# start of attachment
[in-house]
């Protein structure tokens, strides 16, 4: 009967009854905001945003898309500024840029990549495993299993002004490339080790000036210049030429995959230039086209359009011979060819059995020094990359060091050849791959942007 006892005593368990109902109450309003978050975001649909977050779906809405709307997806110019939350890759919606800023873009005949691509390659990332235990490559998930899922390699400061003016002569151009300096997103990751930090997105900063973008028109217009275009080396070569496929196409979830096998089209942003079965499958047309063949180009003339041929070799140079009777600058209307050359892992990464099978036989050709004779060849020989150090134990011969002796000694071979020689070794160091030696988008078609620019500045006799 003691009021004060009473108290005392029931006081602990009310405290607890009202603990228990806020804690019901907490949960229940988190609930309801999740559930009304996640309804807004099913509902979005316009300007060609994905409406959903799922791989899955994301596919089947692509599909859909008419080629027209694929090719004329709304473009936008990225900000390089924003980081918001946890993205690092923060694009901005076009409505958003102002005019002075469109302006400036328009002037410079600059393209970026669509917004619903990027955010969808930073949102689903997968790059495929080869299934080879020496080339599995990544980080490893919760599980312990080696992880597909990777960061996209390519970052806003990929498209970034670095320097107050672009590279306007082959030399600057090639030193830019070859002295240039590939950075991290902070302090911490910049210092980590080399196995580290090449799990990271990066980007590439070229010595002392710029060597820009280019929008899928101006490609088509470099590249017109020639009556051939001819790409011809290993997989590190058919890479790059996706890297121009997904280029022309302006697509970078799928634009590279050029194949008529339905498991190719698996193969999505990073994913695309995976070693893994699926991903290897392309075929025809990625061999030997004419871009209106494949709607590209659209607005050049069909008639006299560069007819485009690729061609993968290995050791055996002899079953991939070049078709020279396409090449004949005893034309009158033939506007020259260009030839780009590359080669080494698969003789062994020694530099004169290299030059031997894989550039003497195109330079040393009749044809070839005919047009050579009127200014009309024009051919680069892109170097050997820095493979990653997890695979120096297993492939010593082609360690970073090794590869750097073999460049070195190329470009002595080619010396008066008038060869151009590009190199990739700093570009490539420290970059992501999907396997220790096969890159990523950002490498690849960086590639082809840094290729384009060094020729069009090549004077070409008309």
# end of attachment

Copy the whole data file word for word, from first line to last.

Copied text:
[in-house]
């Protein structure tokens, strides 16, 4: 009967009854905001945003898309500024840029990549495993299993002004490339080790000036210049030429995959230039086209359009011979060819059995020094990359060091050849791959942007 006892005593368990109902109450309003978050975001649909977050779906809405709307997806110019939350890759919606800023873009005949691509390659990332235990490559998930899922390699400061003016002569151009300096997103990751930090997105900063973008028109217009275009080396070569496929196409979830096998089209942003079965499958047309063949180009003339041929070799140079009777600058209307050359892992990464099978036989050709004779060849020989150090134990011969002796000694071979020689070794160091030696988008078609620019500045006799 003691009021004060009473108290005392029931006081602990009310405290607890009202603990228990806020804690019901907490949960229940988190609930309801999740559930009304996640309804807004099913509902979005316009300007060609994905409406959903799922791989899955994301596919089947692509599909859909008419080629027209694929090719004329709304473009936008990225900000390089924003980081918001946890993205690092923060694009901005076009409505958003102002005019002075469109302006400036328009002037410079600059393209970026669509917004619903990027955010969808930073949102689903997968790059495929080869299934080879020496080339599995990544980080490893919760599980312990080696992880597909990777960061996209390519970052806003990929498209970034670095320097107050672009590279306007082959030399600057090639030193830019070859002295240039590939950075991290902070302090911490910049210092980590080399196995580290090449799990990271990066980007590439070229010595002392710029060597820009280019929008899928101006490609088509470099590249017109020639009556051939001819790409011809290993997989590190058919890479790059996706890297121009997904280029022309302006697509970078799928634009590279050029194949008529339905498991190719698996193969999505990073994913695309995976070693893994699926991903290897392309075929025809990625061999030997004419871009209106494949709607590209659209607005050049069909008639006299560069007819485009690729061609993968290995050791055996002899079953991939070049078709020279396409090449004949005893034309009158033939506007020259260009030839780009590359080669080494698969003789062994020694530099004169290299030059031997894989550039003497195109330079040393009749044809070839005919047009050579009127200014009309024009051919680069892109170097050997820095493979990653997890695979120096297993492939010593082609360690970073090794590869750097073999460049070195190329470009002595080619010396008066008038060869151009590009190199990739700093570009490539420290970059992501999907396997220790096969890159990523950002490498690849960086590639082809840094290729384009060094020729069009090549004077070409008309």